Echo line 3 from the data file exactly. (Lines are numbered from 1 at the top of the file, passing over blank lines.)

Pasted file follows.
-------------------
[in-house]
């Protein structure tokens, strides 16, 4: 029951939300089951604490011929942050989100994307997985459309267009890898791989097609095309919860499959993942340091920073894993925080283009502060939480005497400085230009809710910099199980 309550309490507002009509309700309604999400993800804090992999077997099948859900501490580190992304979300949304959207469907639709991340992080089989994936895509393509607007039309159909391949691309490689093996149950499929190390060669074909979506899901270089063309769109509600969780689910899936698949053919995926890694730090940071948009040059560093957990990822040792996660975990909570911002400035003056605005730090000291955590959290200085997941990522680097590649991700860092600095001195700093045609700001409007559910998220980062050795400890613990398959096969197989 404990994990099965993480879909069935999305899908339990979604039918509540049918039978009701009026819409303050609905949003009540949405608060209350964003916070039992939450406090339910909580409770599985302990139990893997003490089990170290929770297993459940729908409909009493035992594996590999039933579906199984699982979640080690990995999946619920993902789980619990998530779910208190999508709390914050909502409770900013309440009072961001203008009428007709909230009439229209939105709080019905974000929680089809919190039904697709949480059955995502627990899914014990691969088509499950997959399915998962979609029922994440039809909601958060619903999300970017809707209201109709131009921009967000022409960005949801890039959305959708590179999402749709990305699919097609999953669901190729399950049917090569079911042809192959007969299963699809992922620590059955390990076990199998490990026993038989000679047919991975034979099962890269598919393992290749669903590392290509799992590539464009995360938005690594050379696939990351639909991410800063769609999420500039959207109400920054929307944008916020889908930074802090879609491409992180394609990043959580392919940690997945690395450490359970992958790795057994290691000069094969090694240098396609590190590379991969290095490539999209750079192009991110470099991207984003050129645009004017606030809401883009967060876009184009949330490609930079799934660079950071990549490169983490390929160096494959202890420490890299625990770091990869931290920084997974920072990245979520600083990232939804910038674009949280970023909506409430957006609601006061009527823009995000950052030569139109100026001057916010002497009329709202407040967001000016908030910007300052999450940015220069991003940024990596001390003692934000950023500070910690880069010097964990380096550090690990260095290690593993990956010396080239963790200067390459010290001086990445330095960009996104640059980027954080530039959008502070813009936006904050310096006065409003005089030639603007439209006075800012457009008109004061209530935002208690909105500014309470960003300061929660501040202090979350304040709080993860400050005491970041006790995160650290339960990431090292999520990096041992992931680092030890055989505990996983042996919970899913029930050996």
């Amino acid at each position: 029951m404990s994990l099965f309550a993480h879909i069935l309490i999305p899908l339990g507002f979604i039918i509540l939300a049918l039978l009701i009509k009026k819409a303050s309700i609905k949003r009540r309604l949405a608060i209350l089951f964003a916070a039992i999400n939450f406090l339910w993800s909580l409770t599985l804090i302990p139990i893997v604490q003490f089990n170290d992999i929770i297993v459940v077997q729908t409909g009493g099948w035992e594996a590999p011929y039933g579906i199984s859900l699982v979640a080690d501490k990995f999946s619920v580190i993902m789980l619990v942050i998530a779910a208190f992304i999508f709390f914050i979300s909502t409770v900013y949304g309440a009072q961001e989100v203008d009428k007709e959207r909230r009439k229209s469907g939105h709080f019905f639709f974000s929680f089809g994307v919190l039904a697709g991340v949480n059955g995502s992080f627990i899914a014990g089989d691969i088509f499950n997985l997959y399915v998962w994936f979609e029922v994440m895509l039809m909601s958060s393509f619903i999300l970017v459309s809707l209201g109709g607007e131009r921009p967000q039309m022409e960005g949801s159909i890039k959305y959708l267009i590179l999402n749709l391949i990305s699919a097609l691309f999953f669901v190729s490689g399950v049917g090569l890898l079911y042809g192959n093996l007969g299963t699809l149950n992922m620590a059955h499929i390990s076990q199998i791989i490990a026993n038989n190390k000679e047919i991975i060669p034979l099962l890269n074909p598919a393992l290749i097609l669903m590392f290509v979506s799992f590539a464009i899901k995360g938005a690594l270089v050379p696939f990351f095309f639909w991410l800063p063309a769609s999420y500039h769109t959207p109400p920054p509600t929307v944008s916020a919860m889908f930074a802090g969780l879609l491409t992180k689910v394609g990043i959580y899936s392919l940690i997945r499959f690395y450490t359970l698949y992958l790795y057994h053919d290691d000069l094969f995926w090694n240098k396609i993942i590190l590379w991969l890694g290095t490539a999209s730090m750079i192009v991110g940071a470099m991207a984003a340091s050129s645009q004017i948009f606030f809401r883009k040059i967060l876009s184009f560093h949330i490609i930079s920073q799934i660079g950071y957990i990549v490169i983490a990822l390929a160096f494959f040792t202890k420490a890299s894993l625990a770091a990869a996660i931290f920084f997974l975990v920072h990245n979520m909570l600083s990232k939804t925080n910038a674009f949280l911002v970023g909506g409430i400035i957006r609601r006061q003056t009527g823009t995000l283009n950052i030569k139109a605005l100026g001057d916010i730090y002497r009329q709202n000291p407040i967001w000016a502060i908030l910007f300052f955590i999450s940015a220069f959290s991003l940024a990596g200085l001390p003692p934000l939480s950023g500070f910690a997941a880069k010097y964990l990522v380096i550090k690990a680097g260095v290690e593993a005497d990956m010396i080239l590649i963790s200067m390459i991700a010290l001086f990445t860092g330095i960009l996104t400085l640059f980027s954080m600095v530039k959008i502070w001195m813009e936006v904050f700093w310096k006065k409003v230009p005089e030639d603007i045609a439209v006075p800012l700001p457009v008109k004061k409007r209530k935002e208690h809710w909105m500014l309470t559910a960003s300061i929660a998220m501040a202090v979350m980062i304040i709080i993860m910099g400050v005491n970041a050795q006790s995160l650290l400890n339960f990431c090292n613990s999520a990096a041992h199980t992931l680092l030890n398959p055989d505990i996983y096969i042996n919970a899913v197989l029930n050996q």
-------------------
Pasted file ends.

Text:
């Amino acid at each position: 029951m404990s994990l099965f309550a993480h879909i069935l309490i999305p899908l339990g507002f979604i039918i509540l939300a049918l039978l009701i009509k009026k819409a303050s309700i609905k949003r009540r309604l949405a608060i209350l089951f964003a916070a039992i999400n939450f406090l339910w993800s909580l409770t599985l804090i302990p139990i893997v604490q003490f089990n170290d992999i929770i297993v459940v077997q729908t409909g009493g099948w035992e594996a590999p011929y039933g579906i199984s859900l699982v979640a080690d501490k990995f999946s619920v580190i993902m789980l619990v942050i998530a779910a208190f992304i999508f709390f914050i979300s909502t409770v900013y949304g309440a009072q961001e989100v203008d009428k007709e959207r909230r009439k229209s469907g939105h709080f019905f639709f974000s929680f089809g994307v919190l039904a697709g991340v949480n059955g995502s992080f627990i899914a014990g089989d691969i088509f499950n997985l997959y399915v998962w994936f979609e029922v994440m895509l039809m909601s958060s393509f619903i999300l970017v459309s809707l209201g109709g607007e131009r921009p967000q039309m022409e960005g949801s159909i890039k959305y959708l267009i590179l999402n749709l391949i990305s699919a097609l691309f999953f669901v190729s490689g399950v049917g090569l890898l079911y042809g192959n093996l007969g299963t699809l149950n992922m620590a059955h499929i390990s076990q199998i791989i490990a026993n038989n190390k000679e047919i991975i060669p034979l099962l890269n074909p598919a393992l290749i097609l669903m590392f290509v979506s799992f590539a464009i899901k995360g938005a690594l270089v050379p696939f990351f095309f639909w991410l800063p063309a769609s999420y500039h769109t959207p109400p920054p509600t929307v944008s916020a919860m889908f930074a802090g969780l879609l491409t992180k689910v394609g990043i959580y899936s392919l940690i997945r499959f690395y450490t359970l698949y992958l790795y057994h053919d290691d000069l094969f995926w090694n240098k396609i993942i590190l590379w991969l890694g290095t490539a999209s730090m750079i192009v991110g940071a470099m991207a984003a340091s050129s645009q004017i948009f606030f809401r883009k040059i967060l876009s184009f560093h949330i490609i930079s920073q799934i660079g950071y957990i990549v490169i983490a990822l390929a160096f494959f040792t202890k420490a890299s894993l625990a770091a990869a996660i931290f920084f997974l975990v920072h990245n979520m909570l600083s990232k939804t925080n910038a674009f949280l911002v970023g909506g409430i400035i957006r609601r006061q003056t009527g823009t995000l283009n950052i030569k139109a605005l100026g001057d916010i730090y002497r009329q709202n000291p407040i967001w000016a502060i908030l910007f300052f955590i999450s940015a220069f959290s991003l940024a990596g200085l001390p003692p934000l939480s950023g500070f910690a997941a880069k010097y964990l990522v380096i550090k690990a680097g260095v290690e593993a005497d990956m010396i080239l590649i963790s200067m390459i991700a010290l001086f990445t860092g330095i960009l996104t400085l640059f980027s954080m600095v530039k959008i502070w001195m813009e936006v904050f700093w310096k006065k409003v230009p005089e030639d603007i045609a439209v006075p800012l700001p457009v008109k004061k409007r209530k935002e208690h809710w909105m500014l309470t559910a960003s300061i929660a998220m501040a202090v979350m980062i304040i709080i993860m910099g400050v005491n970041a050795q006790s995160l650290l400890n339960f990431c090292n613990s999520a990096a041992h199980t992931l680092l030890n398959p055989d505990i996983y096969i042996n919970a899913v197989l029930n050996q």